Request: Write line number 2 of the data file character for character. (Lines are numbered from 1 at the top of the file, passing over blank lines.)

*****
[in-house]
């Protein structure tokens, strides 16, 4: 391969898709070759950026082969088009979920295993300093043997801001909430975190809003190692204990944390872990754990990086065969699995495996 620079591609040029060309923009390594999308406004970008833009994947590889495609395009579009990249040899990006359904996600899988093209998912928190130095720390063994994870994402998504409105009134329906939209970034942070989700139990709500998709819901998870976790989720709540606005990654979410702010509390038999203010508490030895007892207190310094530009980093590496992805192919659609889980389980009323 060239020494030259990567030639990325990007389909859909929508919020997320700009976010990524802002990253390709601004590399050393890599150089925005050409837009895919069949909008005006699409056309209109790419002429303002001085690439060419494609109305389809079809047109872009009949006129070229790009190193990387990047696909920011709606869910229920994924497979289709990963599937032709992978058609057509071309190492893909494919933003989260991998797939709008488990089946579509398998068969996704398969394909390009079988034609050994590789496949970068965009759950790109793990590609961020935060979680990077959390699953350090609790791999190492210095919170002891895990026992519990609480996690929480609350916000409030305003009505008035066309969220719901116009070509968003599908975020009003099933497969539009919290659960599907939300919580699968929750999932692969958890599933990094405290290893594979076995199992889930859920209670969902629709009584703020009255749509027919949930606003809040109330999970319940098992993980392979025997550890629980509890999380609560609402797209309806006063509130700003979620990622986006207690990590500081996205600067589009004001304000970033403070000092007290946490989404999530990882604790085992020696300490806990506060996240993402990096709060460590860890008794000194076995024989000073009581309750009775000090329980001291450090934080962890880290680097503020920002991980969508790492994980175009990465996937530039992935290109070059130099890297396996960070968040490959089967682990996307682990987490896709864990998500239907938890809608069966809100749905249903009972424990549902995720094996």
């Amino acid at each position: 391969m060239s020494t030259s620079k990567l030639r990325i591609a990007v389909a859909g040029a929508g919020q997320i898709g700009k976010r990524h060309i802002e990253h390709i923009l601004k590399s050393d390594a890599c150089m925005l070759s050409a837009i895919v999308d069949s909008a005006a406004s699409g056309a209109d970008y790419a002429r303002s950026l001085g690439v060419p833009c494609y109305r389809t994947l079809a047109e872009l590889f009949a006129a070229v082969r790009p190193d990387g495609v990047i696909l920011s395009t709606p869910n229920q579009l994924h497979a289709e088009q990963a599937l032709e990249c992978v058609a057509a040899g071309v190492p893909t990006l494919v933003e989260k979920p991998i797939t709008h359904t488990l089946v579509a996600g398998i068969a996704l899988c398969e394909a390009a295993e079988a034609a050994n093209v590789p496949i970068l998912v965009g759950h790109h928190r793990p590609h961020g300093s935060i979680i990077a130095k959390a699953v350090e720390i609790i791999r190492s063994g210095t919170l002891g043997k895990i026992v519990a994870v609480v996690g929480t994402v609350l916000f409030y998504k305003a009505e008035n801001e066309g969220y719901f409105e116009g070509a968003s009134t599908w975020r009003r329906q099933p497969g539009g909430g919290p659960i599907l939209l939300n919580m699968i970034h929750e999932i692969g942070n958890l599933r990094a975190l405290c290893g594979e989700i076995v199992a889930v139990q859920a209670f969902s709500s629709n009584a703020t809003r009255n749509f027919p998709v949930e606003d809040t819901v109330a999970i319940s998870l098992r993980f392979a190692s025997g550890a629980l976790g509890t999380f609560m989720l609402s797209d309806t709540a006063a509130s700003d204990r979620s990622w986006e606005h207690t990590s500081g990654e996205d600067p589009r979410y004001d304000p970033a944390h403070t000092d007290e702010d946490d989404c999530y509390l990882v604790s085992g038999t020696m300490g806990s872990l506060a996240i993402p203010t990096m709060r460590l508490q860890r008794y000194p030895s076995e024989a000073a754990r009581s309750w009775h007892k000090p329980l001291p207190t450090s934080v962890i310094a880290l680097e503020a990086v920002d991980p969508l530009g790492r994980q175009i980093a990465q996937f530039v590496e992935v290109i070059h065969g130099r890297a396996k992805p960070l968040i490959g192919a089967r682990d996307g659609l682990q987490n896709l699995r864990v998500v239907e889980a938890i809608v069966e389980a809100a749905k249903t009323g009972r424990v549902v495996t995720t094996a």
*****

């Protein structure tokens, strides 16, 4: 391969898709070759950026082969088009979920295993300093043997801001909430975190809003190692204990944390872990754990990086065969699995495996 620079591609040029060309923009390594999308406004970008833009994947590889495609395009579009990249040899990006359904996600899988093209998912928190130095720390063994994870994402998504409105009134329906939209970034942070989700139990709500998709819901998870976790989720709540606005990654979410702010509390038999203010508490030895007892207190310094530009980093590496992805192919659609889980389980009323 060239020494030259990567030639990325990007389909859909929508919020997320700009976010990524802002990253390709601004590399050393890599150089925005050409837009895919069949909008005006699409056309209109790419002429303002001085690439060419494609109305389809079809047109872009009949006129070229790009190193990387990047696909920011709606869910229920994924497979289709990963599937032709992978058609057509071309190492893909494919933003989260991998797939709008488990089946579509398998068969996704398969394909390009079988034609050994590789496949970068965009759950790109793990590609961020935060979680990077959390699953350090609790791999190492210095919170002891895990026992519990609480996690929480609350916000409030305003009505008035066309969220719901116009070509968003599908975020009003099933497969539009919290659960599907939300919580699968929750999932692969958890599933990094405290290893594979076995199992889930859920209670969902629709009584703020009255749509027919949930606003809040109330999970319940098992993980392979025997550890629980509890999380609560609402797209309806006063509130700003979620990622986006207690990590500081996205600067589009004001304000970033403070000092007290946490989404999530990882604790085992020696300490806990506060996240993402990096709060460590860890008794000194076995024989000073009581309750009775000090329980001291450090934080962890880290680097503020920002991980969508790492994980175009990465996937530039992935290109070059130099890297396996960070968040490959089967682990996307682990987490896709864990998500239907938890809608069966809100749905249903009972424990549902995720094996």